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Some years ago, a famous American polo authority, Colonel Grove Collum, dropped in at my ranch at San Patricio, N.M. My colleagues and I were playing our own informal brand of Wild West polo. The colonel happened to catch a scrimmage participated in by a visiting oilman who played with more zest than style. Later in the afternoon, between sips of a Martini cocktail, Colonel Collum remarked of our guest: "That man plays polo as if he were killing snakes." His estimate of the oilman's game was accurate. More than that, his remark had a double aptness: It probably described the rest of us as well as it did the oilman and, as we all belonged to San Patricio, which was named for the Irish nemesis of snakes, his words gave us the name of our team?the San Patricio Snake Killers.
I've been playing this game for almost 20 years. I never intended to, even though I can't say I never intended not to. I got into it quite by accident. A young captain of cavalry stopped to visit at the ranch?on the Rio Ruidoso, 50 miles west of Roswell?after a polo tournament at Fort Bliss. He was a polo coach at New Mexico Military Institute and his conversation on that summer afternoon, as we sipped long tequila drinks, turned mostly to polo. From where we sat in the patio we could see, grazing on the nearby hillside, the four saddle ponies that had come with my newly acquired ranch. Suddenly the captain asked: "Why don't you guys up here start playing cow-pasture polo?"
Visiting me at the time were the late Eric Knight and a horse-minded youngster from the East known as Chico. Eric had fled a distasteful job as writer for one of the movie studios to be with me a couple of months and help get the ranch operation started. It was Knight who jumped up and said, "Why not? Pete's got one of the few flat pieces of land in the whole valley."
Whether it was the ensuing accounts of fabulous Western polo teams which had burgeoned on cow-pasture playing fields, or repeated copitas of tequila I can't say, but the virus was planted. Within minutes, we drove to the spot Eric had spoken of?a nearly flat, though gently rolling piece of land roughly 700 by 400 feet. It was the site of a pre-Columbian village or camp, and pottery shards and occasional stone implements littered its grassy surface. There was some cactus?big cholla and prickly pear?and, reflecting that these might possibly prove detrimental to our game, we yanked them out with a log chain tied to a rear bumper. Chico penned the ponies and saddled them. The captain took his mallets and some polo balls from his car, while Eric and I hauled four bales of hay up to the field for goal posts. Having improvised the essentials, we immediately entered into an impromptu scrimmage. The captain taught us rules as we played.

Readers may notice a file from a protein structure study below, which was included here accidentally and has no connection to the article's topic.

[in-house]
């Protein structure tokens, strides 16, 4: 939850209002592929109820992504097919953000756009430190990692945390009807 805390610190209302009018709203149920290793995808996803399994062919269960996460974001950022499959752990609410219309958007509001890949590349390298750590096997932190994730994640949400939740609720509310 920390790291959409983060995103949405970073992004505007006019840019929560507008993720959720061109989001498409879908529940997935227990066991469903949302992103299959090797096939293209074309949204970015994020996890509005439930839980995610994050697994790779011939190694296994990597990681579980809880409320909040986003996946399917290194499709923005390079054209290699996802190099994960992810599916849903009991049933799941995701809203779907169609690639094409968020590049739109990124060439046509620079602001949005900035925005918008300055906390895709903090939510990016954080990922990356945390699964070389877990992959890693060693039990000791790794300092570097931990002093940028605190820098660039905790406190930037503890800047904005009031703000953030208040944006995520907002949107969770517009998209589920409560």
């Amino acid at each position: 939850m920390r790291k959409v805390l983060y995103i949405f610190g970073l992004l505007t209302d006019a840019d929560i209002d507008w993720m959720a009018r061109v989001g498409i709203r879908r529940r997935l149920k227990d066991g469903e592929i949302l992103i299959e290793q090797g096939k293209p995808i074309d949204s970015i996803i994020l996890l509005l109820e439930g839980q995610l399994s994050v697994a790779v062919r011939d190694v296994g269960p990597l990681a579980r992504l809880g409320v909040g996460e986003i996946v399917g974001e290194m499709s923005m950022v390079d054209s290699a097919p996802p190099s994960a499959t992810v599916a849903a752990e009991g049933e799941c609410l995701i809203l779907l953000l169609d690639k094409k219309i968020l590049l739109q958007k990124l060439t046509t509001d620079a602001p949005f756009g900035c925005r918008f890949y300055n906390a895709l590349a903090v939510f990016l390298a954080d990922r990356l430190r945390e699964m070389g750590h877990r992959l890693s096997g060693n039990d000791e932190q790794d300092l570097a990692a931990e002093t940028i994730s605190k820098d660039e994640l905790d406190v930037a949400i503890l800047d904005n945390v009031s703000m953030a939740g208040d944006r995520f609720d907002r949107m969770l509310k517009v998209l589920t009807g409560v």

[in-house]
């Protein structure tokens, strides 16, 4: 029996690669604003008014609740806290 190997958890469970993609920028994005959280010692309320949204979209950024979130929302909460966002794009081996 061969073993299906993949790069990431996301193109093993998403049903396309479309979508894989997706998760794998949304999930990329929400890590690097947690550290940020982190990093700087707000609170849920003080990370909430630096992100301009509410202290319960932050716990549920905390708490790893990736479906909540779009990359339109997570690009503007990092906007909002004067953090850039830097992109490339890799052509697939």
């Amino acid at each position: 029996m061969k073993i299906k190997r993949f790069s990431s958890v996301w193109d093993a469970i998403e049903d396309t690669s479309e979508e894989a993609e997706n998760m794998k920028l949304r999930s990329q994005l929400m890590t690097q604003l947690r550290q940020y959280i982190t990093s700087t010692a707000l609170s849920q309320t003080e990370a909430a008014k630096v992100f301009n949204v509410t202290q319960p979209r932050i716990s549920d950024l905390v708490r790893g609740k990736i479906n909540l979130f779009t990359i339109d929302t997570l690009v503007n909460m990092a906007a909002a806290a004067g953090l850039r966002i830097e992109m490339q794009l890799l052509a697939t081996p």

POLO ON THE DOLE
Even that little taste of the game was exciting and absorbing. We were all for more of it, but one thing occurred to us as we talked: Though the captain had cited the resemblance between our setup and that of other ranch polo teams, he had failed to mention one big difference?money. We were all broke, Eric and I living somewhat precariously from writing and painting respectively, Chico on a small monthly allotment from his parents. Moreover, these were the dark days of the Depression; but the germ was planted. There was no stopping us now.
We shamelessly scrounged used polo balls at N.M.M.I. When soaked in water, dried and repainted, they did very well. Mallets were a little more difficult. In those days a new Meurisse mallet cost $3.50?about what it cost one of us to live for three or four days. But we learned of a janitor at the institute who had a hoard of 23 used sticks, collected, he said, from cadets' rooms after they left on vacation. A pint of whiskey was discreetly shown him, and the sticks were at once ours. This gifted janitor proved a ready source of sticks for several years and, prudently, we didn't inquire into how he continued to have an apparently endless supply. After our initial barter deal, the price was set at 25? for a mallet with a fair head; for one with a good head, 50?.
Our resources were strained, but we all had helmets and kept a fair supply of mallets on hand. Chico, who was a good craftsman, experimented with native woods to replace broken heads, and finally, after shattering a number of experimental but beautifully carved heads of pear, apple and live oak, we discovered that the wood of the native Soapberry tree?Sapindus Drummondii?was excellent. Its tough, compactly crossed fibers withstood the double attrition of balls and a stony field. For pony boots we used pieces of sheepskin to which we sewed billets. Saddles were a hodgepodge of ancient stock saddles?a couple of foxhunting ones and a steeple-chaser, patched, repatched, riveted and, in places, wired together.
TOUGH AND WIRY PONIES
Our ponies and those of the other teammates we recruited were tough, wiry little cow ponies like those in Will James's drawings. I once acquired, in a swap, a pony named Pecos, which I trained and played many years. After the bill of sale had been executed, the former owner looked musingly at Pecos, a short-coupled pony with neat legs and a good head.